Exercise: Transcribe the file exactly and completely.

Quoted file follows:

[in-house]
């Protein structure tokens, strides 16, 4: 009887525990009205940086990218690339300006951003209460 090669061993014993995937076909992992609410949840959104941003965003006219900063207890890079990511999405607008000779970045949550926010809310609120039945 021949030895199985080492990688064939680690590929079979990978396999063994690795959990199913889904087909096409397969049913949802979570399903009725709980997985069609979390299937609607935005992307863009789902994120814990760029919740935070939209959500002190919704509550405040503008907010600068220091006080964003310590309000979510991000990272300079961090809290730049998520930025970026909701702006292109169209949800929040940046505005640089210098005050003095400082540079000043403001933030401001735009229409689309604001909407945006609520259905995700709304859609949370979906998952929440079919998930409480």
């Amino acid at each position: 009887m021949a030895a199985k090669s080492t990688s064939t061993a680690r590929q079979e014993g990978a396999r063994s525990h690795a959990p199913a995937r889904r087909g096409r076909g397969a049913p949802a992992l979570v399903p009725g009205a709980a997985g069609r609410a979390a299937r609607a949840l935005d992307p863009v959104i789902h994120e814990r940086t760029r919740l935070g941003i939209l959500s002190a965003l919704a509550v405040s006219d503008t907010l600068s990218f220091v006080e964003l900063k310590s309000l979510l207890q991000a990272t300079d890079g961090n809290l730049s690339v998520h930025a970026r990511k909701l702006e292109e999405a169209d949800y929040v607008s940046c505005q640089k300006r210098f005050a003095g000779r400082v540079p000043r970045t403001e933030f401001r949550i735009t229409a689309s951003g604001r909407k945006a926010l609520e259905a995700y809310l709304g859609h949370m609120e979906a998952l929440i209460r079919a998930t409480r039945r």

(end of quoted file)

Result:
[in-house]
């Protein structure tokens, strides 16, 4: 009887525990009205940086990218690339300006951003209460 090669061993014993995937076909992992609410949840959104941003965003006219900063207890890079990511999405607008000779970045949550926010809310609120039945 021949030895199985080492990688064939680690590929079979990978396999063994690795959990199913889904087909096409397969049913949802979570399903009725709980997985069609979390299937609607935005992307863009789902994120814990760029919740935070939209959500002190919704509550405040503008907010600068220091006080964003310590309000979510991000990272300079961090809290730049998520930025970026909701702006292109169209949800929040940046505005640089210098005050003095400082540079000043403001933030401001735009229409689309604001909407945006609520259905995700709304859609949370979906998952929440079919998930409480």
């Amino acid at each position: 009887m021949a030895a199985k090669s080492t990688s064939t061993a680690r590929q079979e014993g990978a396999r063994s525990h690795a959990p199913a995937r889904r087909g096409r076909g397969a049913p949802a992992l979570v399903p009725g009205a709980a997985g069609r609410a979390a299937r609607a949840l935005d992307p863009v959104i789902h994120e814990r940086t760029r919740l935070g941003i939209l959500s002190a965003l919704a509550v405040s006219d503008t907010l600068s990218f220091v006080e964003l900063k310590s309000l979510l207890q991000a990272t300079d890079g961090n809290l730049s690339v998520h930025a970026r990511k909701l702006e292109e999405a169209d949800y929040v607008s940046c505005q640089k300006r210098f005050a003095g000779r400082v540079p000043r970045t403001e933030f401001r949550i735009t229409a689309s951003g604001r909407k945006a926010l609520e259905a995700y809310l709304g859609h949370m609120e979906a998952l929440i209460r079919a998930t409480r039945r």